The Pololu Maestro is a very compact solution for
controlling up to six radio control (RC) servos from a computer or microcontroller. The Pololu Maestro
RoboRealm module provides a way to interface the visual processing of RoboRealm into servo movements
using the Pololu Maestro board.
While the Pololu Maestro is compatible with the MiniSSC II protocol the RoboRealm module provides
access to the more advanced features available in the Pololu specific protocol such as servo speed, resolution,
neutral point, increased range and access to multiple servo banks. The Maestro module within Roborealm uses the
USB protocol to avoid the confusion of which COM port to select as well as to expose the more advanced capabilities
of the board.
Note that the interface supports up to 24 servos to accommodate both the Micro and Mini Maestros
line of products. Thus, if using the Micro Maestro servos 7-24 will simply not work as the board only
supports up to 6 servos.
1. Enable - To enable/disable using a particular servo you can click on the checkbox next to each channel. A disabled
servo will not be sent any signals.
2. Servo/Input/Output text - indicates the mode that the particular channel is set to. Input mode is read only and will disable all controls
except for variable selection which will then hold the input value. Output and Servo will produce those values on the appropriate pins.
To change the mode you will have to use the Pololu Maestro Control Center application. Be sure to press Apply All in order to send the
changes to the Maestro. Note that you will have to exit RR in order to run that application and vice versa.
3. Variables - Select the appropriate variables that contain or will contain the position value that will be sent to the
servo board. This is used to automatically change the servo values based on your VBScript (using the SetVariable function) or Plugin based program.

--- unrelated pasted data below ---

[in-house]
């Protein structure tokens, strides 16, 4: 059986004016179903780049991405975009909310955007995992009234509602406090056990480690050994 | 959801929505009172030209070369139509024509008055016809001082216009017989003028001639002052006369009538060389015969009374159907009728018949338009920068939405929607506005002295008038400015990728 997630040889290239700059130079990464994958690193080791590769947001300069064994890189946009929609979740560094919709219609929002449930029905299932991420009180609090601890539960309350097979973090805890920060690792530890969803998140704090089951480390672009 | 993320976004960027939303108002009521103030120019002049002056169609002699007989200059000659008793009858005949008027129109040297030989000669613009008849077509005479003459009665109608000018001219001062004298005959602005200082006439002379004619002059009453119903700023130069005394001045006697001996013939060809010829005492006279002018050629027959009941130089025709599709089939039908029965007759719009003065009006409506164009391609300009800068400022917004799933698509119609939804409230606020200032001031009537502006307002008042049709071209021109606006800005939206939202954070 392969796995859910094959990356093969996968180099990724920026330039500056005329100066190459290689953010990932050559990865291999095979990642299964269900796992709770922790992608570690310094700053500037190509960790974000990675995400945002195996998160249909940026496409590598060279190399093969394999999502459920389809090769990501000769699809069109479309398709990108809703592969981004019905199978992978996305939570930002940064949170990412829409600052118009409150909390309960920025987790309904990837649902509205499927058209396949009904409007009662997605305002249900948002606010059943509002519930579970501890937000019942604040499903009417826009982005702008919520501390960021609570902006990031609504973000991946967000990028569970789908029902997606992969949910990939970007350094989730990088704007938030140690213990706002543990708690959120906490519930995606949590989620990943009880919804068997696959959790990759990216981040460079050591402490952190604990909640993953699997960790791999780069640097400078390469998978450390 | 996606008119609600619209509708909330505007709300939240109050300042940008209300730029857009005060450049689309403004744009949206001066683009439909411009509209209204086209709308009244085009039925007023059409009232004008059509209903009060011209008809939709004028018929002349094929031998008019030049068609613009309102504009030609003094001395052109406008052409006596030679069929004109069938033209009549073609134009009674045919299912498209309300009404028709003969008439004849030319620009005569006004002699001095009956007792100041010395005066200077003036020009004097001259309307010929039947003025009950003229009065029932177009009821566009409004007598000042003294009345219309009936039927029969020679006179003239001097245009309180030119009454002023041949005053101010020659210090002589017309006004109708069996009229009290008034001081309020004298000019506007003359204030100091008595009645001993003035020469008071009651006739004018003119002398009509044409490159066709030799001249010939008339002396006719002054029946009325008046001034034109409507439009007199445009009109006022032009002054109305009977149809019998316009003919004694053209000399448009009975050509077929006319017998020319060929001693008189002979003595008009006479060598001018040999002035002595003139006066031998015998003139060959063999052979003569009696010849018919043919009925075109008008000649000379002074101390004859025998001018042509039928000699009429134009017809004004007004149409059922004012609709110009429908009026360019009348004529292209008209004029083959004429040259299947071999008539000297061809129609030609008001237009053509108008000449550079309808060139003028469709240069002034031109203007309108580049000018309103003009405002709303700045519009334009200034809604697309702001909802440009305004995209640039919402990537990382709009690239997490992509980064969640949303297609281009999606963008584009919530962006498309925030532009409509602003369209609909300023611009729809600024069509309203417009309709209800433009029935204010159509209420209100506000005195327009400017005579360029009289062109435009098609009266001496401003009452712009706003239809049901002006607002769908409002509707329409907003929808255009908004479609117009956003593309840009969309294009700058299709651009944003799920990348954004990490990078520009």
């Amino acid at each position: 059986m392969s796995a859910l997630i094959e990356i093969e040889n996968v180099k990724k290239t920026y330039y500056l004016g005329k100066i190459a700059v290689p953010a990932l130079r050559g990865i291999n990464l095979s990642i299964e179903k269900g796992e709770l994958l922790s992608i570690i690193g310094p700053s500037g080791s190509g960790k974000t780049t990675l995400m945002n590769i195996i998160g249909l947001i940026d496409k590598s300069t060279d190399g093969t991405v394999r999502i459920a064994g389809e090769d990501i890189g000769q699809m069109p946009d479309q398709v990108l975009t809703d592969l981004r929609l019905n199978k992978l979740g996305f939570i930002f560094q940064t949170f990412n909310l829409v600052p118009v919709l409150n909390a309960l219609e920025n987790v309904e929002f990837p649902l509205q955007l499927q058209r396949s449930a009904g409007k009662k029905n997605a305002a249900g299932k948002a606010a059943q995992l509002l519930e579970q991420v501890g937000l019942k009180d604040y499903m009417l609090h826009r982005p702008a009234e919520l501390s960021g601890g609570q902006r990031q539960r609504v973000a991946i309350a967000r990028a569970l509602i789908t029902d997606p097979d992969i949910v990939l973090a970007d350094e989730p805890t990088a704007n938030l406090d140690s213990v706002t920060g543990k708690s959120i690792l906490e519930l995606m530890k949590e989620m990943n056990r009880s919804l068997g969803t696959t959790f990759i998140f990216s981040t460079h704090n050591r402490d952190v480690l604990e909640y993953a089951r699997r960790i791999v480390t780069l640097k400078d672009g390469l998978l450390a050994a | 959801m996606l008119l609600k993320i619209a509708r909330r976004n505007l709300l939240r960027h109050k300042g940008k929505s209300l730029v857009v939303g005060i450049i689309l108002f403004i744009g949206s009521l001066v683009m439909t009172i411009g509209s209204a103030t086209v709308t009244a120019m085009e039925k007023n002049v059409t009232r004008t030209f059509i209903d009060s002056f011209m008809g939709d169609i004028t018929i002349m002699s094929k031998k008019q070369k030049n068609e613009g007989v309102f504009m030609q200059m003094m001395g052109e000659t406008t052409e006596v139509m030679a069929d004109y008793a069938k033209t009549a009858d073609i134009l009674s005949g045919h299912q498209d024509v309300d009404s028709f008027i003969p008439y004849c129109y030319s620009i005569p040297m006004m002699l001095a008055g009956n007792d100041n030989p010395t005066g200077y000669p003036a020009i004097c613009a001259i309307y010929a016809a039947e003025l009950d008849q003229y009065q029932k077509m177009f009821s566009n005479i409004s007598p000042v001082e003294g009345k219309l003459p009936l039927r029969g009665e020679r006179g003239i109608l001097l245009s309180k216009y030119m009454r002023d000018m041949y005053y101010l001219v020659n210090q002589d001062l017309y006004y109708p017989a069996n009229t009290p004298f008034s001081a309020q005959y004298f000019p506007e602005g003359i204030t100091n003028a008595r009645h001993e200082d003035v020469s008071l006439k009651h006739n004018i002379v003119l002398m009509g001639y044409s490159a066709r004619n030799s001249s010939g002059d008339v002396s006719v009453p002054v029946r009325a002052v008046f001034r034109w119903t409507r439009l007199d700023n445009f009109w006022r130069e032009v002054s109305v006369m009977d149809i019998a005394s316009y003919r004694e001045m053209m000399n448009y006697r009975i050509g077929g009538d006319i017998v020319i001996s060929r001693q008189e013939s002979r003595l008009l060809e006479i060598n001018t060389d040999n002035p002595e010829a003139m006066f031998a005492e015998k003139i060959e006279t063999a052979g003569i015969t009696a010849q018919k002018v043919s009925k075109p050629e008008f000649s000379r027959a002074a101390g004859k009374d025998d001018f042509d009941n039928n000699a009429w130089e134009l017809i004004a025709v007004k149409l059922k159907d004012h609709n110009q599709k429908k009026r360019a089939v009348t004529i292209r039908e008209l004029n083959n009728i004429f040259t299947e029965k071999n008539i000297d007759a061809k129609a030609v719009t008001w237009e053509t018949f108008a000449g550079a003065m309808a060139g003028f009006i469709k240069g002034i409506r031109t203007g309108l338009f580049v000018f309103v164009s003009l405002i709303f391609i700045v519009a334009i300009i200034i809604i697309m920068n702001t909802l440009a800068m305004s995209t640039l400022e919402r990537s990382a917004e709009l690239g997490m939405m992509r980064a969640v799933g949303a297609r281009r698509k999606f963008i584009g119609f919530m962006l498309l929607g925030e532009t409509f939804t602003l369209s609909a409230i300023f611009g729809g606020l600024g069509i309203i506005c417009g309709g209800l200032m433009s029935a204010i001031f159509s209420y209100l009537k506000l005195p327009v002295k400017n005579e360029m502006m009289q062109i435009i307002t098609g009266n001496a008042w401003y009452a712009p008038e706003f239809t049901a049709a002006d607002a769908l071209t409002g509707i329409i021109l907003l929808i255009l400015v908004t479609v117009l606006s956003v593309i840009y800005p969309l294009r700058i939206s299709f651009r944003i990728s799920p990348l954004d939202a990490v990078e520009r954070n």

4. Current Value - To manually set the servo position type in the appropriate number (500-2500, 1500 is
the default neutral) into the text area or use the slider to adjust the value. The servo position
will be updated as appropriate. Note that the current limits of 500 and 2500 will most likely be beyond the capabilities
of your servos so you may want to tighten the range.
5. Sliders - You should be able to move your servos by dragging the sliders to the right or left or by specifying a
number within the current value text box. If the servos do not move check your USB cable and/or board power connections.
6. Min/Max Limits - You can also use the min/max limits to ensure that even if the variables specify large or low values (due to programming errors)
that the board does not actually attempt to move the servos above or below the specified limits. This can be used
as an additional precaution in case your servos cannot physically move beyond certain limits.
7. Speed - You can set the servo speed using the provided text box. Using 0 will move the servo as quickly as possible. Setting
it to 1 will move the servo very slowly to the destination position. Using 127 will move it quite quickly to the
8. Acceleration - You can set the servo acceleration using the provided text box. Using 0 will accelerate the servo as quickly as possible. Setting
it to 1 will accelerate the servo very slowly to the top speed. Using 127 will accelerate it quite quickly to the
9. Neutral - If your base servo position is different from 1500 you can change the neutral position of the servo by adjusting the
10. STOP - Press STOP if you need to quickly disable all the servos and return them to the middle or neutral (128) position.
11. Connection - In most cases when connected via a USB cable the Maestro will be functioning over USB. In those
cases where you need to control the Maestro over a long distance a serial cable will fair better than a USB one. In
that case a serial connection from the PC to fed into a serial to TTL converter that is then connected to the Maestro.
Because the protocol is now different, you can switch the module to use serial communication instead of USB
communication. When doing so, be wary of the baud rate. It will have to be set to a level that is compatible with
your USB to serial (from the PC) and the serial to TTL cable (into the Maestro). 9600 baud will probably work but
that will cause the servo to have a choppy movement. Faster baud rates are recommended.
POLOLU_MAESTRO_MOVING - equals 1 when any servo is moving, 0 when all have stopped (or failed to
reach their target)
X_MOVING - equals 1 when the servo associated with the variable X is moving. For example
the presence of the variable pan_MOVING would mean that the servo associated with the
variable 'pan' is still moving towards whatever the value within the variable 'pan' is.
For more information
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